If you have time tomorrow please visit the Farm.  It is such a huge part of our program and contributes greatly to our food supply each and every day.  We veered off the path tonight to serve our traditional last night’s dinner which is pizza, salad from the farm and fresh brownies.  It was our last meal together as table groups.  Everyone will sit with their cabin tomorrow at breakfast.  I’ve had a wonderful table this session with sparkling campers full of good conversation and enthusiasm about the activities they were participating in. Sara and RB were the other two staff sitting with me.

Tonight at campfire several groups performed including our Riversiders.  They sang a medley of songs and created their own rhythms  using hands, kitchen tongs, voices and guitar.  Great stuff by our oldest campers.  We ended our campfire with a slideshow gathered from many of the pics you’ve seen this week.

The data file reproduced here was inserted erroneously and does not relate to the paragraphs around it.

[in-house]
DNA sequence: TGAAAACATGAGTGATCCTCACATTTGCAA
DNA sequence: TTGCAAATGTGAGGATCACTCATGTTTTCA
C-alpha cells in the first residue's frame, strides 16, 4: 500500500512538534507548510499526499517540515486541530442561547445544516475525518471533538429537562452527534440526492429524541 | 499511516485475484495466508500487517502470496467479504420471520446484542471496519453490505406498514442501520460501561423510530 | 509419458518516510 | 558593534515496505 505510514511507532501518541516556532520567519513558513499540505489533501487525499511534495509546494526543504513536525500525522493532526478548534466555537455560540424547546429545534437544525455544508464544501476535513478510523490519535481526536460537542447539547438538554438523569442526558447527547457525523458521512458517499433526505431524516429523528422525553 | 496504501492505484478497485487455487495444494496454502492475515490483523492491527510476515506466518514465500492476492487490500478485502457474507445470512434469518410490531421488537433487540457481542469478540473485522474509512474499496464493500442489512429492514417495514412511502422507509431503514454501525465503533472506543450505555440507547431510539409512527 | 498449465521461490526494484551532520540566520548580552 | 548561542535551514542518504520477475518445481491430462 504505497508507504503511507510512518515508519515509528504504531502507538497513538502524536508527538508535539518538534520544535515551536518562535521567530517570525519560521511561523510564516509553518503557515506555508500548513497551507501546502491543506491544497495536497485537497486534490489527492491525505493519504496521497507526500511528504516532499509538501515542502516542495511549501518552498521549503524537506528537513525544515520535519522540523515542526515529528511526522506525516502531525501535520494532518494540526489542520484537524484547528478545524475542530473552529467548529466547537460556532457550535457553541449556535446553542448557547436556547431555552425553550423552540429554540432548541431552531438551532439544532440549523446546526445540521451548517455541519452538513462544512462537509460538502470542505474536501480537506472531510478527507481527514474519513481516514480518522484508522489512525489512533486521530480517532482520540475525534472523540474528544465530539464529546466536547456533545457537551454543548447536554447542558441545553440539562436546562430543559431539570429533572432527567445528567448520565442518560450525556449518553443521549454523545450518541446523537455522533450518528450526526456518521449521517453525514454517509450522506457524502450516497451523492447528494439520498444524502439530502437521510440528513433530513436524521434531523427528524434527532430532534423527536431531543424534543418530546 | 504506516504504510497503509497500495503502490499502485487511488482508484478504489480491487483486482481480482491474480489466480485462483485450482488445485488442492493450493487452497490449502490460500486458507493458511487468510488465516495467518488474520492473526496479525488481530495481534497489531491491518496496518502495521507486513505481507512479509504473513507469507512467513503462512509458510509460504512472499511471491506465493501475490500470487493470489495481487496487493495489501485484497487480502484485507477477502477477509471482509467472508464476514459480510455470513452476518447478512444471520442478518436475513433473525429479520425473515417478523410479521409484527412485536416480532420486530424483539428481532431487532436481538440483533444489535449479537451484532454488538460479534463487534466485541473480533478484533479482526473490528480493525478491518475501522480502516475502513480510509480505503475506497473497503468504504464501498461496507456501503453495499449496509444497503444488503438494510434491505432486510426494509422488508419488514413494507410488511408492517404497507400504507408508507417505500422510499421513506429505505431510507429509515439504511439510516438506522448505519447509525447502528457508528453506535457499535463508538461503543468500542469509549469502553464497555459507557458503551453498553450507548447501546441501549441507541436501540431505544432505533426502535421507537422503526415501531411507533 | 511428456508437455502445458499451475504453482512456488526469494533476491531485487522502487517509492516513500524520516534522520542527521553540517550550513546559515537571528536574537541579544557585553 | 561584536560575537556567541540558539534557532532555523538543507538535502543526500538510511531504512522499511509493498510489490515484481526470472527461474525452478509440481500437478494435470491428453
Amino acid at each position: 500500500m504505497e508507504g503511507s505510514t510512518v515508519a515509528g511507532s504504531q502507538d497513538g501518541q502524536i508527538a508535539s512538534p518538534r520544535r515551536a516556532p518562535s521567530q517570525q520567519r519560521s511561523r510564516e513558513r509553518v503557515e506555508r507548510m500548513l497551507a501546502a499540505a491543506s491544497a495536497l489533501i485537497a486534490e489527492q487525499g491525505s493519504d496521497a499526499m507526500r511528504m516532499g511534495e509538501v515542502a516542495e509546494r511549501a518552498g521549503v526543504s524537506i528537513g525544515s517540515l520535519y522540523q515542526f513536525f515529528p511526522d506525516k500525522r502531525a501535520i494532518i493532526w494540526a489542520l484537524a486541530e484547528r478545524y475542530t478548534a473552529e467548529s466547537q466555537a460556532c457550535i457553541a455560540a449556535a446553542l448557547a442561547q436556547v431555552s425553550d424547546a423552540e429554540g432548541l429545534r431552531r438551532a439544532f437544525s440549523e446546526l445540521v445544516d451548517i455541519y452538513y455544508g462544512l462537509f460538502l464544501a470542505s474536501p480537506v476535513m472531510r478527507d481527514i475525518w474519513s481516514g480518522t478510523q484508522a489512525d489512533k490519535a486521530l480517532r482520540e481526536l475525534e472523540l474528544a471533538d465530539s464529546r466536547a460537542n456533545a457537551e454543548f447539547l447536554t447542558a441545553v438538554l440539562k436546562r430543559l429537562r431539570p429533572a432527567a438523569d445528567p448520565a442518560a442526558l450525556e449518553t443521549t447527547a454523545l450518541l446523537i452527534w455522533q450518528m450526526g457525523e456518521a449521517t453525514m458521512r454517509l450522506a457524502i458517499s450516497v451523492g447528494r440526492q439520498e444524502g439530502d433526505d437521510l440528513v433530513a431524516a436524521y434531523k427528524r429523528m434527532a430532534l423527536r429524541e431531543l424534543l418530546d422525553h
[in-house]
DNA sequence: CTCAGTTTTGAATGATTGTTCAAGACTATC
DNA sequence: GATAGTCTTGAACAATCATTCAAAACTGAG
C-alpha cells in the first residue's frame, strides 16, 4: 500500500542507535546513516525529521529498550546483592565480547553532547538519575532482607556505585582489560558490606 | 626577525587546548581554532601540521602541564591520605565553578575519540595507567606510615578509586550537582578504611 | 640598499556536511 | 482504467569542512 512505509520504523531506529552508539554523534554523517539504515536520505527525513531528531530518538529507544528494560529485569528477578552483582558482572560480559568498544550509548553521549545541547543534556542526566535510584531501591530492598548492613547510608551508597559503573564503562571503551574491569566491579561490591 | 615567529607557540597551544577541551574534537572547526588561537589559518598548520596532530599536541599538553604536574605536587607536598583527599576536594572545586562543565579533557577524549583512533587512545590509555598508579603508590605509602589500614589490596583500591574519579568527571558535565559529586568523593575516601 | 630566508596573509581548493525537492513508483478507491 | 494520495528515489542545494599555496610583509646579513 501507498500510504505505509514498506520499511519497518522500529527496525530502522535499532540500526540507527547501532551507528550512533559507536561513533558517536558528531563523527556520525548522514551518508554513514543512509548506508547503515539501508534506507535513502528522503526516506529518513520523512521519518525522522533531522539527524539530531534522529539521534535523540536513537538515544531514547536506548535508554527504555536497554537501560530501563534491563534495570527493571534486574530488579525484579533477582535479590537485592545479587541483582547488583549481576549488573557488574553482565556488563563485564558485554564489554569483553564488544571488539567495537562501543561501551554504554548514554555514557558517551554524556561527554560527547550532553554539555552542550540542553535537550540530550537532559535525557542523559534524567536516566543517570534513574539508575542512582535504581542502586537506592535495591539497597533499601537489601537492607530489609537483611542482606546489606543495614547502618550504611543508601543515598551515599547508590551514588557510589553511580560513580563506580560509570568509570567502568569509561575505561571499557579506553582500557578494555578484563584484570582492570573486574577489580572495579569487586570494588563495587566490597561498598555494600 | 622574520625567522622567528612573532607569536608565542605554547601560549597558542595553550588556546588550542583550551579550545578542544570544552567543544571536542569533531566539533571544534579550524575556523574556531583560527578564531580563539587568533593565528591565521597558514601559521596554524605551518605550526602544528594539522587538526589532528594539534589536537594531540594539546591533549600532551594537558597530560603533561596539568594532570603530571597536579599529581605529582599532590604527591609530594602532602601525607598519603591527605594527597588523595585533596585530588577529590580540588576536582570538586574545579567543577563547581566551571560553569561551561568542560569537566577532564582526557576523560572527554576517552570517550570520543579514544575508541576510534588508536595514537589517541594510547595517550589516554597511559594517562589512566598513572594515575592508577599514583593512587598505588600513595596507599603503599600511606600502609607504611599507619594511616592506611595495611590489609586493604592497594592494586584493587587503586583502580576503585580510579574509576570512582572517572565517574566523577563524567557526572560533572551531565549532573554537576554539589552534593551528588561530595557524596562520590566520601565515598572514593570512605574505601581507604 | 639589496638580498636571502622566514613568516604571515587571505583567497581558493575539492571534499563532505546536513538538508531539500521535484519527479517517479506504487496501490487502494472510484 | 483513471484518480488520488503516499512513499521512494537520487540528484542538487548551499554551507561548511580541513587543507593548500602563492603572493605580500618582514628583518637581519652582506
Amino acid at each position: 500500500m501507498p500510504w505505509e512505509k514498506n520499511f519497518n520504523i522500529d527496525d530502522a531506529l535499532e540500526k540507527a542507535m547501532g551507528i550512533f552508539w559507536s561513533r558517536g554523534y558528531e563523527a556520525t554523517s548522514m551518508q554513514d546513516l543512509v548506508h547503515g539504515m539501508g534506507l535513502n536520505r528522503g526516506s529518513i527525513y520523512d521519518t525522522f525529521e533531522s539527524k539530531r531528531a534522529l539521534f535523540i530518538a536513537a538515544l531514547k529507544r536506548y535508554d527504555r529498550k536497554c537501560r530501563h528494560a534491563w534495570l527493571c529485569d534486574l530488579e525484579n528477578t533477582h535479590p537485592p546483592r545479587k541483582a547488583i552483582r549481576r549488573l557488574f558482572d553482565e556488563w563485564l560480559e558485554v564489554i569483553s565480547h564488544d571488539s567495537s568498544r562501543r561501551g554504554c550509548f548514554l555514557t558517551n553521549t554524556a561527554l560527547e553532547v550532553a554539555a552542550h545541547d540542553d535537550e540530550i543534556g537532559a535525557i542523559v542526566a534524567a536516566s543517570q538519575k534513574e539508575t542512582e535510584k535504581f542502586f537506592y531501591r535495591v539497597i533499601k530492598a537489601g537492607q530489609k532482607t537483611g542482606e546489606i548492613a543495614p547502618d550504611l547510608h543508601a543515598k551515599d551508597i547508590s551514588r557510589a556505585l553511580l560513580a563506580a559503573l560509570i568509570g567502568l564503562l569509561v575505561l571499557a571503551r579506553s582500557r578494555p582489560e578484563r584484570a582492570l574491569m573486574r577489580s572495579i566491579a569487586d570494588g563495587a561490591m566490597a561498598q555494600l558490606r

It’s been a great week and we are sad to have it come to and end.  Tomorrow when you arrive, your children will be waiting for you in the cabins.  At 10:30 there will be a cabin friendship circle where all can join in.  Mountainside and Riverside will hold their meetings at 10:30 as well.  We have friendship circles each night and check in with campers to find out how their day has been.  It allows staff to see how the children are doing since they only see them at morning wake-up, bedtime and just before and after meals.  A lot happens in our day here at camp and it’s a good way to learn about the children’s experiences.  After the friendship circle, we welcome you to the Lodge at 11:00 for our E Session campfire.  Just after that we’ll be serving a special lunch for you and your family.  We hope you’ll take this opportunity to visit with your children’s counselors and allow your campers to show you some special parts of their camp experience.  Have as a safe trip and see you in the morning.  Stay tuned!

Tajar Ball and What a Day!

Dear Parents and Friends,